$$ \begin{align*} K_{\mathrm{f}} & =\frac{R \times M_{1} \times T_{\mathrm{f}}^{2}}{1000 \times \Delta_{\text {fus }} H} \tag{2.37}\\ K_{\mathrm{b}} & =\frac{R \times M_{1} \times T_{\mathrm{b}}^{2}}{1000 \times \Delta_{\text {vap }} H} \tag{2.38} \end{align*} $$
Here the symbols $R$ and $M_{1}$ stand for the gas constant and molar mass of the solvent, respectively and $T_{\mathrm{f}}$ and $T_{\mathrm{b}}$ denote the freezing point and the boiling point of the pure solvent respectively in kelvin. Further, $\Delta_{\text {fus }} H$ and $\Delta_{\text {vap }} H$ represent the enthalpies for the fusion and vapourisation of the solvent, respectively.
Table 2.3: Molal Boiling Point Elevation and Freezing Point Depression Constants for Some Solvents
Solvent  b. p./K  $\mathbf{K}_{\mathrm{b}} / \mathbf{K ~ k g ~ m o l}^{1}$  $\mathbf{f} . \mathbf{p} \cdot / \mathbf{K}$  $\mathbf{K}_{\mathrm{r}} / \mathbf{K ~ k g ~ m o l}^{1}$ 

Water  373.15  0.52  273.0  1.86 
Ethanol  351.5  1.20  155.7  1.99 
Cyclohexane  353.74  2.79  279.55  20.00 
Benzene  353.3  2.53  278.6  5.12 
Chloroform  334.4  3.63  209.6  4.79 
Carbon tetrachloride  350.0  5.03  250.5  31.8 
Carbon disulphide  319.4  2.34  164.2  3.83 
Diethyl ether  307.8  2.02  156.9  1.79 
Acetic acid  391.1  2.93  290.0  3.90 
Example 1.9 $45 \mathrm{~g}$ of ethylene glycol $\left(\mathrm{C}_2 \mathrm{H}_6 \mathrm{O}_2\right)$ is mixed with $600 \mathrm{~g}$ of water. Calculate (a) the freezing point depression and (b) the freezing point of the solution.
Solution
Depression in freezing point is related to the molality, therefore, the molality of the solution with respect to ethylene glycol $=\frac{\text { moles of ethylene glycol }}{\text { mass of water in kilogram }}$
Moles of ethylene glycol $=\frac{45 \mathrm{~g}}{62 \mathrm{~g} \mathrm{~mol}^{1}}=0.73 \mathrm{~mol}$ Mass of water in $\mathrm{kg}=\frac{600 \mathrm{~g}}{1000 \mathrm{gg}^{1}}=0.6 \mathrm{~kg}$ Hence molality of ethylene glycol $=\frac{0.73 \mathrm{~mol}}{0.60 \mathrm{~kg}}=1.2 \mathrm{~mol} \mathrm{~kg}^{1}$ Therefore freezing point depression, $ \ddot{\mathrm{A}} T_{\mathrm{f}}=1.86 \mathrm{~K} \mathrm{~kg} \mathrm{~mol}^{1} \times 1.2 \mathrm{~mol} \mathrm{~kg}{ }^{1}=2.2 \mathrm{~K} $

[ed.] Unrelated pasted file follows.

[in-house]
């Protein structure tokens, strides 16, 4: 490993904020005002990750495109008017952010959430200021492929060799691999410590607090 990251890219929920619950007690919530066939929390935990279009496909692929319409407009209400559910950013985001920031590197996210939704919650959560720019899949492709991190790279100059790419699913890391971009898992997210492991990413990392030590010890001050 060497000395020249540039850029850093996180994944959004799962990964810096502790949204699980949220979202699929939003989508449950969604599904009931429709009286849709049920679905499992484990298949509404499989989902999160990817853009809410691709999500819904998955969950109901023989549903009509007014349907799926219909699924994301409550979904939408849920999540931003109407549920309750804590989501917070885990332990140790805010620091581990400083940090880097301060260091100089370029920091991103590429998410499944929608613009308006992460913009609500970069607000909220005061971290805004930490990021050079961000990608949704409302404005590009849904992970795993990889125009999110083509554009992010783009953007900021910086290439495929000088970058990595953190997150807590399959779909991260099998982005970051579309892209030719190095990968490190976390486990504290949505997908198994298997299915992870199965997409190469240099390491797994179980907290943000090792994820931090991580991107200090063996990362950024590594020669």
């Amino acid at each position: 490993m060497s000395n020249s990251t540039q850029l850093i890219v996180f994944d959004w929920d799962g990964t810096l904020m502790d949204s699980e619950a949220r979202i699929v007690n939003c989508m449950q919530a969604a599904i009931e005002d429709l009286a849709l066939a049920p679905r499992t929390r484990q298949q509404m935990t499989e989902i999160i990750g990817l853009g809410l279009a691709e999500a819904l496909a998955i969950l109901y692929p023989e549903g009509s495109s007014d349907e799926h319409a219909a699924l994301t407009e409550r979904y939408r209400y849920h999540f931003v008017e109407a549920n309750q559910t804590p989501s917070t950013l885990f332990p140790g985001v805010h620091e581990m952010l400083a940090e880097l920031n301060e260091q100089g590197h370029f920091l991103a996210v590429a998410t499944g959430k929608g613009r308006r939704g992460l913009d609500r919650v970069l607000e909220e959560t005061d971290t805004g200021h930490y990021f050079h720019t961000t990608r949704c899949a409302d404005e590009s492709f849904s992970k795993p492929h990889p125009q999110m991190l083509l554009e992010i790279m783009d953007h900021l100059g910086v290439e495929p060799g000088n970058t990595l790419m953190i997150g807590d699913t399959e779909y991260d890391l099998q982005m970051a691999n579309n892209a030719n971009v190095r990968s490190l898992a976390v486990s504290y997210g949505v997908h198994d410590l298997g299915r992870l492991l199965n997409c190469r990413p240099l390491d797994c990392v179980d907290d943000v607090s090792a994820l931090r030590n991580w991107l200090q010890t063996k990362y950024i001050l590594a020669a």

Freezing point of the aqueous solution $=273.15 \mathrm{~K}2.2 \mathrm{~K}=270.95 \mathrm{~K}$
Example 1.10
$1.00 \mathrm{~g}$ of a nonelectrolyte solute dissolved in $50 \mathrm{~g}$ of benzene lowered the freezing point of benzene by $0.40 \mathrm{~K}$. The freezing point depression constant of benzene is $5.12 \mathrm{~K} \mathrm{~kg} \mathrm{~mol}^{1}$. Find the molar mass of the solute.
Solution
Substituting the values of various terms involved in equation (1.36) we get, $$ M_2=\frac{5.12 \mathrm{~K} \mathrm{~kg} \mathrm{~mol}^{1} \times 1.00 \mathrm{~g} \times 1000 \mathrm{~g} \mathrm{~kg}^{1}}{0.40 \times 50 \mathrm{~g}}=256 \mathrm{~g} \mathrm{~mol}^{1} $$
Thus, molar mass of the solute $=256 \mathrm{~g} \mathrm{~mol}^{1}$
2.6.4 Osmosis and Osmotic Pressure
Fig. 2.9 Level of solution rises in the thistle funnel due to osmosis of solvent.
There are many phenomena which we observe in nature or at home. For example, raw mangoes shrivel when pickled in brine (salt water); wilted flowers revive when placed in fresh water, blood cells collapse when suspended in saline water, etc. If we look into these processes we find one thing common in all, that is, all these substances are bound by membranes. These membranes can be of animal or vegetable origin and these occur naturally such as pig’s bladder or parchment or can be synthetic such as cellophane. These membranes appear to be continuous sheets or films, yet they contain a network of submicroscopic holes or pores. Small solvent molecules, like water, can pass through these holes but the passage of bigger molecules like solute is hindered. Membranes having this kind of properties are known as semipermeable membranes (SPM).
Assume that only solvent molecules can pass through these semipermeable membranes. If this membrane is placed between the solvent and solution as shown in Fig. 2.9, the solvent molecules will flow through the membrane from pure solvent to the solution. This process of flow of the solvent is called osmosis.
The flow will continue till the equilibrium is attained. The flow of the solvent from its side to solution side across a semipermeable membrane can be stopped if some extra pressure is applied on the solution. This pressure that just stops the flow of solvent is called osmotic pressure of the solution. The flow of solvent from dilute solution to the concentrated solution across a semipermeable membrane is due to osmosis. The important point to be kept in mind is that solvent molecules always flow from lower concentration to higher concentration of solution. The osmotic pressure has been found to depend on the concentration of the solution.